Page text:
All eyes on AU observer missions as Burundi, Tanzania, CAR prepare for elections in 2020

Saturday November 23 2019

African Union election observers led by Thabo Mbeki brief media in Kenya in 2017.

African Union election observers led by Thabo Mbeki brief media in Kenya in 2017. FILE PHOTO | NMG 

The EastAfrican
By The EastAfrican
More by this Author

African Union Election observers have long received scathing attacks from opposition parties for doing little to promote democracy on the continent and for producing election reports late.

The AU Observer Missions are likely to come under scrutiny once more as Tanzania, Burundi and the Central African Republic (CAR) prepare to hold elections in 2020, amid complaints of opposition intimidation and gagging of the media.

Critics argue that election observation, which ought to add value to the democracy-building and peace-building functions of elections in Africa, has not achieved its goals since it favours “status quo and stability” rather than credible elections.

For instance, in the Kenyan election in August 2017, international observers—the AU Mission included—gave a verdict of confidence in the overall process despite clear problems, and urged defeated candidates to concede gracefully, only for the country’s supreme court to nullify the results.

In the Mission’s defence, Khabele Matlosa, the director of the Department of Political Affairs at the African Union Commission, said that their critics misunderstand their role and often expect immediate intervention, which is not their mandate.

He said the AU election observation is meant to reinforce procedural certainty and substantive uncertainty of elections as a central plank of electoral governance.

Advertisement

“It includes systematic, comprehensive and accurate information gathering; on-site fact-finding concerning the laws, processes and institutions related to the conduct of elections; impartial and professional analysis of such information; and reaching an informed verdict about the credibility, legitimacy and acceptability of the election outcome. Watch, see, note and report,” he said.

Dr Matlosa, however, said that elections in Africa and other continents do not equal democracy. He said that elections can serve two purposes—as a fundamental anchor for democracy-building, and as a veil of legitimacy to authoritarian rule.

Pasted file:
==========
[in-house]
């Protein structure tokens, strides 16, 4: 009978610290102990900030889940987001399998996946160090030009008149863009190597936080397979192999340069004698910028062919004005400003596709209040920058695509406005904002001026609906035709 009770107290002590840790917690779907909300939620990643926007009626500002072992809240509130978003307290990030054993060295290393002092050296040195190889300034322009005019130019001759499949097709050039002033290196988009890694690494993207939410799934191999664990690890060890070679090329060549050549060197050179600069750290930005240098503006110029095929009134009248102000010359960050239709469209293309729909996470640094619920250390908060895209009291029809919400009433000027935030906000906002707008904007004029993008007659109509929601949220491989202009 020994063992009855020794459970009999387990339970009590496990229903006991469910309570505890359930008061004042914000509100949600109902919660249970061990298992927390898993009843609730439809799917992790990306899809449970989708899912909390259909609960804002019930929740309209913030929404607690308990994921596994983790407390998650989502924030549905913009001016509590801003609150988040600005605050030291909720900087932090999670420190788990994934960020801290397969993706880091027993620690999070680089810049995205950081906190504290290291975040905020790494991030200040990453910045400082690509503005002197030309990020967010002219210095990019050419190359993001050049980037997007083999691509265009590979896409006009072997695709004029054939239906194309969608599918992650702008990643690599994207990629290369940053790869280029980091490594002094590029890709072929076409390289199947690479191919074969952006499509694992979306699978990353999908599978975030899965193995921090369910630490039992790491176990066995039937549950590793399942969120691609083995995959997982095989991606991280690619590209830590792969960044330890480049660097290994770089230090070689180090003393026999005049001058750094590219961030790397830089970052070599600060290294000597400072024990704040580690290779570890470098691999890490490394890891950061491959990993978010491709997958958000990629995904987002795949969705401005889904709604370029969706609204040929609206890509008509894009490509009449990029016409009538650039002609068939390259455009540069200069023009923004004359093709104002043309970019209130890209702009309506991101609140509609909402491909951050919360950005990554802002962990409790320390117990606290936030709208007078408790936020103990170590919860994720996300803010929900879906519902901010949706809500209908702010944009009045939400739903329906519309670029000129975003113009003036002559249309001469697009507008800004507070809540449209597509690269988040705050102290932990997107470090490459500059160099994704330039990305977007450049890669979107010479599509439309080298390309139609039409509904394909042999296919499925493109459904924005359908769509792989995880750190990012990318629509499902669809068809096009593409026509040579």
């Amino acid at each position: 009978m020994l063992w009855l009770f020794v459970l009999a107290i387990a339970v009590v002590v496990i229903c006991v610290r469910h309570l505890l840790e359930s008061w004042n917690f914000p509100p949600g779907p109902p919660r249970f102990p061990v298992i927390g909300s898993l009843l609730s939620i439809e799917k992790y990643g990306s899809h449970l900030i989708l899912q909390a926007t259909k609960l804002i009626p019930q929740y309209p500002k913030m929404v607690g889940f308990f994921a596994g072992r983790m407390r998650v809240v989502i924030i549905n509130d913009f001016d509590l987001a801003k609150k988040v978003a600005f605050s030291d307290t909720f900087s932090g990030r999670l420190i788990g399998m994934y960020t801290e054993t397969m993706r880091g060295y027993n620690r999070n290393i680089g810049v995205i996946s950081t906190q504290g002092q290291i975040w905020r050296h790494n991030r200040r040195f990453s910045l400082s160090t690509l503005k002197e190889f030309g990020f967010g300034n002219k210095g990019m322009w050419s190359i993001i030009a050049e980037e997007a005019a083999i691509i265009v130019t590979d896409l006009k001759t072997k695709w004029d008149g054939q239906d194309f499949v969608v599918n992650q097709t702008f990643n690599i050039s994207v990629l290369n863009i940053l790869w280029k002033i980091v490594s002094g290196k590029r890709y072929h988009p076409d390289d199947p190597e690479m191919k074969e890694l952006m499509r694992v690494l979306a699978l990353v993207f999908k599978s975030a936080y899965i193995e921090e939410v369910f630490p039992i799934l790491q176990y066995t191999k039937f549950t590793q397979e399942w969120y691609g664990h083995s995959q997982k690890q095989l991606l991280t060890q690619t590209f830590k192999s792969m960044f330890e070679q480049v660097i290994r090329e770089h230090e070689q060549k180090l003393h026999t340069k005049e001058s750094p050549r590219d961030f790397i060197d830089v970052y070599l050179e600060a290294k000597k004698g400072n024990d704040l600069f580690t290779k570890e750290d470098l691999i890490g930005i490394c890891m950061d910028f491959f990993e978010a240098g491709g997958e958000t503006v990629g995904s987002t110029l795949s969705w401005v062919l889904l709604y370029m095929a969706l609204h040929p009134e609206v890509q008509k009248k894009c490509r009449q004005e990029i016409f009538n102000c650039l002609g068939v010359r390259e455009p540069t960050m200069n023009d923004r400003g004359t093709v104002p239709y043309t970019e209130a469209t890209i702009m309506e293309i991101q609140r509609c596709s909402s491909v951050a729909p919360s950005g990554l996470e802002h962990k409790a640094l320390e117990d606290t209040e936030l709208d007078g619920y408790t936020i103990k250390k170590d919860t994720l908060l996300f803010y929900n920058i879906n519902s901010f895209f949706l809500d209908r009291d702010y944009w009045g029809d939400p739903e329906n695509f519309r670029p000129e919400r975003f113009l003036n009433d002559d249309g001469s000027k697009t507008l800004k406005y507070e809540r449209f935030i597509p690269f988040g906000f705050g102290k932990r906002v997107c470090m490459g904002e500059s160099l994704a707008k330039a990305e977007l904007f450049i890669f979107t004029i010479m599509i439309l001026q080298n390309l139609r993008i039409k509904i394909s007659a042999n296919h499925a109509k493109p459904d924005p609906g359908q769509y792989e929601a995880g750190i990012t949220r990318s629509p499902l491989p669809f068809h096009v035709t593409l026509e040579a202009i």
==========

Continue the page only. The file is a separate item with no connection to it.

“Whereas democracy is unthinkable without elections, autocracy is also possible under regular elections. Elections can be held regularly even in political systems that are far from being democratic,” said Dr Matlosa.

Despite the accusations of doing too little, in January the AU observer mission tried to intervene in the Democratic Republic of Congo elections held the previous month.

The mission called for a delay in the final announcement of results but the AU heads of state and government agreed to send a high-level delegation to Kinshasa instead, in an effort to find a way out of the political crisis. The requests were ignored by the DRC government, then headed by Joseph Kabila.

Molu Boya, a commissioner with Kenya’s Independent Electoral and Boundaries Commission, said that many international observers rely on local civil society groups that are in most cases divided along political lines. He, however, said that some of the observers are able to send advance teams weeks before the elections.

Dr Matlosa said that the AU election observation structure involves two phases—the pre-electoral phase which includes safeguarding the integrity of voter registration and the voters’ roll and observing tabulation, counting and announcement of results and the post-electoral phase that involves assessing the overall performance of key actors (parties and the electoral management bodies), assessing electoral dispute resolution mechanisms and processes, and suggesting electoral, democracy and governance reforms.

Advertisement